[Reblog] BPD & Object Constancy, Or, Why I Love Presents

[Reblog] BPD & Object Constancy, Or, Why I Love Presents

Blog post by Jess, who has been diagnosed with borderline personality disorder, major depressive disorder, social anxiety disorder, and delayed sleep-phase disorder.

“Anyone in therapy or studying a form of psychology might be familiar with the concept of “object constancy”.  This refers to a person’s ability to recreate or remember feelings of love that were present between themselves and another person after the other person is no longer physically there.
For as long as I can remember, this has been something I have struggled with.  Even in primary school, I can recall how much I’d treasure scraps of notepaper from class that would “prove” I had interacted with a friend via some scribbles, or any other token or souvenir that could only be attained by being someone’s friend.  Photos or presents are ideal.  Whatever the keepsake, I never have enough.  It never feels like enough.” 

[Reblog] When the Borderline Becomes the Therapist

[Reblog] When the Borderline Becomes the Therapist

Article by Gerri Luce

“My cousin and I were shopping for work clothes for my new social worker job when I pulled a long sleeved blouse from the rack.

“How’s this for my first day?” I asked her.

“You’ll sweat to death.”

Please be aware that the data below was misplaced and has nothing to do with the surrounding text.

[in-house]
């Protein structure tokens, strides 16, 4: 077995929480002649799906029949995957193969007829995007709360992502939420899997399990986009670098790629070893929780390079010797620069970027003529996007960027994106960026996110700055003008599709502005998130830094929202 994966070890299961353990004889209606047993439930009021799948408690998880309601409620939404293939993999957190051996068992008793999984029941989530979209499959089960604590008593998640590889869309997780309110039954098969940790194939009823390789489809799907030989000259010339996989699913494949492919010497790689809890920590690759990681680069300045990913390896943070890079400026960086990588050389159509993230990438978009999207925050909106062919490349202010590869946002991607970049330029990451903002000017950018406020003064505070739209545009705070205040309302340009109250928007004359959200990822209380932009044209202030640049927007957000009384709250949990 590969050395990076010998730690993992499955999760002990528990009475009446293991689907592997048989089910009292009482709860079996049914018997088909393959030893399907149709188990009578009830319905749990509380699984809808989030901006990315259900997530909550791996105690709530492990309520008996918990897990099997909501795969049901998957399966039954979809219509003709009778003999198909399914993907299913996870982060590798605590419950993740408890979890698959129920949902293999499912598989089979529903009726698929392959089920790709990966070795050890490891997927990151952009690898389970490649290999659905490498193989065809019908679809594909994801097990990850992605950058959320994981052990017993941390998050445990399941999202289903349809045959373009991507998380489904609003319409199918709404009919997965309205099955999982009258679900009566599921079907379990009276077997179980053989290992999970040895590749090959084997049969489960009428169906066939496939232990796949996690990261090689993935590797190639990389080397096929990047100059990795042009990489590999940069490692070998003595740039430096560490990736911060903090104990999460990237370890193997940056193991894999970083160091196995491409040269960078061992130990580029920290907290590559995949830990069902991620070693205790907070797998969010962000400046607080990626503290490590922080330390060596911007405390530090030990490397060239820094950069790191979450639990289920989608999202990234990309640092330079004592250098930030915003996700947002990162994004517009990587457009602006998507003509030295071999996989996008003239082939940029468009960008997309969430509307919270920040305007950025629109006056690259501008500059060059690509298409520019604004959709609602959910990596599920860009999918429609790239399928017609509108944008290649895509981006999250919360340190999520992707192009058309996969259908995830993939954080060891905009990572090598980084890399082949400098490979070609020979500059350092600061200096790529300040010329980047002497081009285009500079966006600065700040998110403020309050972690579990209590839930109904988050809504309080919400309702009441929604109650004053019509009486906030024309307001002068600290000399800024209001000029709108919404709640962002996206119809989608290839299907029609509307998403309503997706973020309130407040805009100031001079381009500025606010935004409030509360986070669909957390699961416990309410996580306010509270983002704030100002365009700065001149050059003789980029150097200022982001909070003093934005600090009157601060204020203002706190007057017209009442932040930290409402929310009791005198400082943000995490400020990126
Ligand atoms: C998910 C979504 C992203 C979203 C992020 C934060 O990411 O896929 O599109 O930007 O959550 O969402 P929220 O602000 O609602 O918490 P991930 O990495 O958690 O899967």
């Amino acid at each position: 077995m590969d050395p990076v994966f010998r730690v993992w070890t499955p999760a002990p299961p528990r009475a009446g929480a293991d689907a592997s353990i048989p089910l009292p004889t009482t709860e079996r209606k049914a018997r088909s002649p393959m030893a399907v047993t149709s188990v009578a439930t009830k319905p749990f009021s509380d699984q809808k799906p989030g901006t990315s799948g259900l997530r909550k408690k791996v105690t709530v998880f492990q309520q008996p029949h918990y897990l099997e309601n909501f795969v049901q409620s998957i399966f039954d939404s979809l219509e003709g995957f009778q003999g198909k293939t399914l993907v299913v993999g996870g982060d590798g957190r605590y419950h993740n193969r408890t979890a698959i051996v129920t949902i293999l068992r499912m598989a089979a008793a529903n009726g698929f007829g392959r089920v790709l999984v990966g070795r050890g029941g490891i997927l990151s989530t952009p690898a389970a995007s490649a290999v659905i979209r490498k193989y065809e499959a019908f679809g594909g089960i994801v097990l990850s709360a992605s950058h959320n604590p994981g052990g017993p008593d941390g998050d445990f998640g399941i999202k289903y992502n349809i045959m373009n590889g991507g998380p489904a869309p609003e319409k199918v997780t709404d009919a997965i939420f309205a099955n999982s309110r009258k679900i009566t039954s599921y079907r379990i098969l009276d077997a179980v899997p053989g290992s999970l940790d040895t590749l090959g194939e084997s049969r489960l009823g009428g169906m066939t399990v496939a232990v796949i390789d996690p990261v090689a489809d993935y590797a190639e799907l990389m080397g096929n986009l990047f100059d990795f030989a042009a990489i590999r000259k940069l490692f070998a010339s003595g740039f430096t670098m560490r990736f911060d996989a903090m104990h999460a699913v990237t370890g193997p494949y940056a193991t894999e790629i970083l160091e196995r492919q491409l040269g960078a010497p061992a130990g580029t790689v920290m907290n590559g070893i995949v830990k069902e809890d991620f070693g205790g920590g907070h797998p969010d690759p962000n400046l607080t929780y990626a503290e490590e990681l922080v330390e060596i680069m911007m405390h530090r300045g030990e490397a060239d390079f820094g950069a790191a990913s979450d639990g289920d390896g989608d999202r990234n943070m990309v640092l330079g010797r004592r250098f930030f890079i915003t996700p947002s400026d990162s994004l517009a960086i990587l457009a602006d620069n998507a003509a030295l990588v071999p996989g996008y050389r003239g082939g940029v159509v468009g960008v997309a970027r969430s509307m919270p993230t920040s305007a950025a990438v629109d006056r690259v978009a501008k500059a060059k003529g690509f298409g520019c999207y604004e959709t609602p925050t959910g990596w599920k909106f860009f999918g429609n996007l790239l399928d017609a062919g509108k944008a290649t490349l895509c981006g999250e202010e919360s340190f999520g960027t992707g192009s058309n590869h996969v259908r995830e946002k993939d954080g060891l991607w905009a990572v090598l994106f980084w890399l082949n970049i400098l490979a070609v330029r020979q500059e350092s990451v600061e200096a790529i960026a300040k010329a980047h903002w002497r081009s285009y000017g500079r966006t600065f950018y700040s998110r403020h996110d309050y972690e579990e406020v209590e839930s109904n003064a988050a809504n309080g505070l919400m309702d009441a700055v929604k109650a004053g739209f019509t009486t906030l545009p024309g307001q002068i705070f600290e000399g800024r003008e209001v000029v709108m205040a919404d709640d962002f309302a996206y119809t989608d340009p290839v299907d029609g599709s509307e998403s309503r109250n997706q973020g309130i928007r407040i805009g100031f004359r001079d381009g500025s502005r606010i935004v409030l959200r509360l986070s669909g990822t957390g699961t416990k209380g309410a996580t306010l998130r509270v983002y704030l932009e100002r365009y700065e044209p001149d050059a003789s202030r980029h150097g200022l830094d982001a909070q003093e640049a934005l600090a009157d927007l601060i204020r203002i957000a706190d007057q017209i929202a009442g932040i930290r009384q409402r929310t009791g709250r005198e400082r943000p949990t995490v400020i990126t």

I looked at her.  “I need to cover my scars.”

I had scars on both my arms, on my forearms and upper arms. I had been diagnosed with borderline personality disorder about 20 years ago following two suicide attempts. I had been cutting myself for years before that. When I was in a particularly fanciful mood, I would slice words into my flesh, such aspig and cow, becauseI was also anorexic and imagined myself to be round, like those animals.”

Never hold your breath: Finding space, sentences & self

From Florence to Rome, photography by Diedré M. Blake (2011)

Nine months ago, I began travelling once again.  It would seem that much of travelling would involve rapid movement.  Perhaps each day, waking up leads to seeing a new city, or being in a completely different time zone, or realizing that only one hour has passed of a ten-hour flight.  The actions of packing and re-packing and saying goodbyes and hellos only reinforce the notion that time is moving quickly – It becomes a continuous cycle of beginnings and endings.

Then there is the “stuff” in the middle: the time spent experiencing a new culture, new people, or returning to the familiar.  Quick or slow, the hyper-awareness of passing time has become, perhaps, a universal experience for travellers.  For myself, practicing mindfulness has been integral in being able to manage time-based anxiety, to slow down, and to keep myself “in the moment.”

I wrote about mindfulness in other postings, but I thought to share mindfulness expert Dr. Marsha Linehan‘s words on the goal of practicing mindfulness skills.  In her Skills Training Manual for Treating Borderline Personality Disorder, she states the goal of mindfulness skills is “learning to be in control of your own mind, instead of letting your mind be in control of you.”